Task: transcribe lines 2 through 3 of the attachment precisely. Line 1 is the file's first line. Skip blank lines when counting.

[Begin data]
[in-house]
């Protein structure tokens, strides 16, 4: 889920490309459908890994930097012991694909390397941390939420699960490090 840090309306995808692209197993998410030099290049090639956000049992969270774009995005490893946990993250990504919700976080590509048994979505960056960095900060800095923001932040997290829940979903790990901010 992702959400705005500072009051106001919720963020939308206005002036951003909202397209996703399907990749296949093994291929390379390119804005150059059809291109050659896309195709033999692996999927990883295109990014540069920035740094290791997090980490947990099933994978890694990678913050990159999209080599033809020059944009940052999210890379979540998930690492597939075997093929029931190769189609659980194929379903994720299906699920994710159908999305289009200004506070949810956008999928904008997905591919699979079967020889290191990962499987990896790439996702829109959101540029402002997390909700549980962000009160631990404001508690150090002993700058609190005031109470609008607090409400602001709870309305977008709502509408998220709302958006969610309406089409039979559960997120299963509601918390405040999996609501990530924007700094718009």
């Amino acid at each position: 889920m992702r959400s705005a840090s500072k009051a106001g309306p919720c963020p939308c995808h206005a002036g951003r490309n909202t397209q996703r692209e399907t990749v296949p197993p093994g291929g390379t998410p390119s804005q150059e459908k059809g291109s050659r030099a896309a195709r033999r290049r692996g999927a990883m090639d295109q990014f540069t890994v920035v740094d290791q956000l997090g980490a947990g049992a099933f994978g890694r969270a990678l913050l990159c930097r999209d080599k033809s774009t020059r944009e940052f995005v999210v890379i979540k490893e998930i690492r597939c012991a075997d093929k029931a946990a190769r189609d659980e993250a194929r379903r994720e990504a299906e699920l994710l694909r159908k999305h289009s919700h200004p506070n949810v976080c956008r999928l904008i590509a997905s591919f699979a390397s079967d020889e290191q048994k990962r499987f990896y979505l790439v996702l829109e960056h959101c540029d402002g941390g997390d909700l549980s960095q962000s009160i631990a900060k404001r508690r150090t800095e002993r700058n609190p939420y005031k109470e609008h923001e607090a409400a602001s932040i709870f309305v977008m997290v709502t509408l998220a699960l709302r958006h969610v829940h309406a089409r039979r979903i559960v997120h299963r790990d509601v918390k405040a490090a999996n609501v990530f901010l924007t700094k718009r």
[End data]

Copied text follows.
């Protein structure tokens, strides 16, 4: 889920490309459908890994930097012991694909390397941390939420699960490090 840090309306995808692209197993998410030099290049090639956000049992969270774009995005490893946990993250990504919700976080590509048994979505960056960095900060800095923001932040997290829940979903790990901010 992702959400705005500072009051106001919720963020939308206005002036951003909202397209996703399907990749296949093994291929390379390119804005150059059809291109050659896309195709033999692996999927990883295109990014540069920035740094290791997090980490947990099933994978890694990678913050990159999209080599033809020059944009940052999210890379979540998930690492597939075997093929029931190769189609659980194929379903994720299906699920994710159908999305289009200004506070949810956008999928904008997905591919699979079967020889290191990962499987990896790439996702829109959101540029402002997390909700549980962000009160631990404001508690150090002993700058609190005031109470609008607090409400602001709870309305977008709502509408998220709302958006969610309406089409039979559960997120299963509601918390405040999996609501990530924007700094718009």
């Amino acid at each position: 889920m992702r959400s705005a840090s500072k009051a106001g309306p919720c963020p939308c995808h206005a002036g951003r490309n909202t397209q996703r692209e399907t990749v296949p197993p093994g291929g390379t998410p390119s804005q150059e459908k059809g291109s050659r030099a896309a195709r033999r290049r692996g999927a990883m090639d295109q990014f540069t890994v920035v740094d290791q956000l997090g980490a947990g049992a099933f994978g890694r969270a990678l913050l990159c930097r999209d080599k033809s774009t020059r944009e940052f995005v999210v890379i979540k490893e998930i690492r597939c012991a075997d093929k029931a946990a190769r189609d659980e993250a194929r379903r994720e990504a299906e699920l994710l694909r159908k999305h289009s919700h200004p506070n949810v976080c956008r999928l904008i590509a997905s591919f699979a390397s079967d020889e290191q048994k990962r499987f990896y979505l790439v996702l829109e960056h959101c540029d402002g941390g997390d909700l549980s960095q962000s009160i631990a900060k404001r508690r150090t800095e002993r700058n609190p939420y005031k109470e609008h923001e607090a409400a602001s932040i709870f309305v977008m997290v709502t509408l998220a699960l709302r958006h969610v829940h309406a089409r039979r979903i559960v997120h299963r790990d509601v918390k405040a490090a999996n609501v990530f901010l924007t700094k718009r």